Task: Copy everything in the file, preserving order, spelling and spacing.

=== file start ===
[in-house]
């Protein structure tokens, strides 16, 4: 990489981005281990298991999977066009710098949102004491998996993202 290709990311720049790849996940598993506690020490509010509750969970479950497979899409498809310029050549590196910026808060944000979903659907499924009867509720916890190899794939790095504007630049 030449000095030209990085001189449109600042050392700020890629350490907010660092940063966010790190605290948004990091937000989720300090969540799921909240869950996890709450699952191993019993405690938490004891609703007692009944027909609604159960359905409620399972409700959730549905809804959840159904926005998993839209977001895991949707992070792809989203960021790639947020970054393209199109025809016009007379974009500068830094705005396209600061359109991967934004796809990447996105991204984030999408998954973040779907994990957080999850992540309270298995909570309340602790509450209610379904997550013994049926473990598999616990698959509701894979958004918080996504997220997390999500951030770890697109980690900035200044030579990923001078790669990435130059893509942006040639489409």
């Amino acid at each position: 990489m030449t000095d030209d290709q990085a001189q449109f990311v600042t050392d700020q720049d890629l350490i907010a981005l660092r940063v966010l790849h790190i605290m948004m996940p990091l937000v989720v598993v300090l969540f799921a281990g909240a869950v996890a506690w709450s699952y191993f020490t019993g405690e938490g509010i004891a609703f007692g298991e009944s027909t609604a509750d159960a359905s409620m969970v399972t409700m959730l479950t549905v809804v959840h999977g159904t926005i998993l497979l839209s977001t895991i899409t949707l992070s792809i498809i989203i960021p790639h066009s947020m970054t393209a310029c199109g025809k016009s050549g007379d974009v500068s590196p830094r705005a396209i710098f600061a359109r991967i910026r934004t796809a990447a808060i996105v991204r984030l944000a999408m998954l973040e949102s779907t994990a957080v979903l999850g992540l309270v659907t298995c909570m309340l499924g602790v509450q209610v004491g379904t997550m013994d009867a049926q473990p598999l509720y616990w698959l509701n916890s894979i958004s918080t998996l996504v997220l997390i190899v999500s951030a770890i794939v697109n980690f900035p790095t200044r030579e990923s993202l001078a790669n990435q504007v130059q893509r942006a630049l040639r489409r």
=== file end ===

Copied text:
[in-house]
């Protein structure tokens, strides 16, 4: 990489981005281990298991999977066009710098949102004491998996993202 290709990311720049790849996940598993506690020490509010509750969970479950497979899409498809310029050549590196910026808060944000979903659907499924009867509720916890190899794939790095504007630049 030449000095030209990085001189449109600042050392700020890629350490907010660092940063966010790190605290948004990091937000989720300090969540799921909240869950996890709450699952191993019993405690938490004891609703007692009944027909609604159960359905409620399972409700959730549905809804959840159904926005998993839209977001895991949707992070792809989203960021790639947020970054393209199109025809016009007379974009500068830094705005396209600061359109991967934004796809990447996105991204984030999408998954973040779907994990957080999850992540309270298995909570309340602790509450209610379904997550013994049926473990598999616990698959509701894979958004918080996504997220997390999500951030770890697109980690900035200044030579990923001078790669990435130059893509942006040639489409």
């Amino acid at each position: 990489m030449t000095d030209d290709q990085a001189q449109f990311v600042t050392d700020q720049d890629l350490i907010a981005l660092r940063v966010l790849h790190i605290m948004m996940p990091l937000v989720v598993v300090l969540f799921a281990g909240a869950v996890a506690w709450s699952y191993f020490t019993g405690e938490g509010i004891a609703f007692g298991e009944s027909t609604a509750d159960a359905s409620m969970v399972t409700m959730l479950t549905v809804v959840h999977g159904t926005i998993l497979l839209s977001t895991i899409t949707l992070s792809i498809i989203i960021p790639h066009s947020m970054t393209a310029c199109g025809k016009s050549g007379d974009v500068s590196p830094r705005a396209i710098f600061a359109r991967i910026r934004t796809a990447a808060i996105v991204r984030l944000a999408m998954l973040e949102s779907t994990a957080v979903l999850g992540l309270v659907t298995c909570m309340l499924g602790v509450q209610v004491g379904t997550m013994d009867a049926q473990p598999l509720y616990w698959l509701n916890s894979i958004s918080t998996l996504v997220l997390i190899v999500s951030a770890i794939v697109n980690f900035p790095t200044r030579e990923s993202l001078a790669n990435q504007v130059q893509r942006a630049l040639r489409r």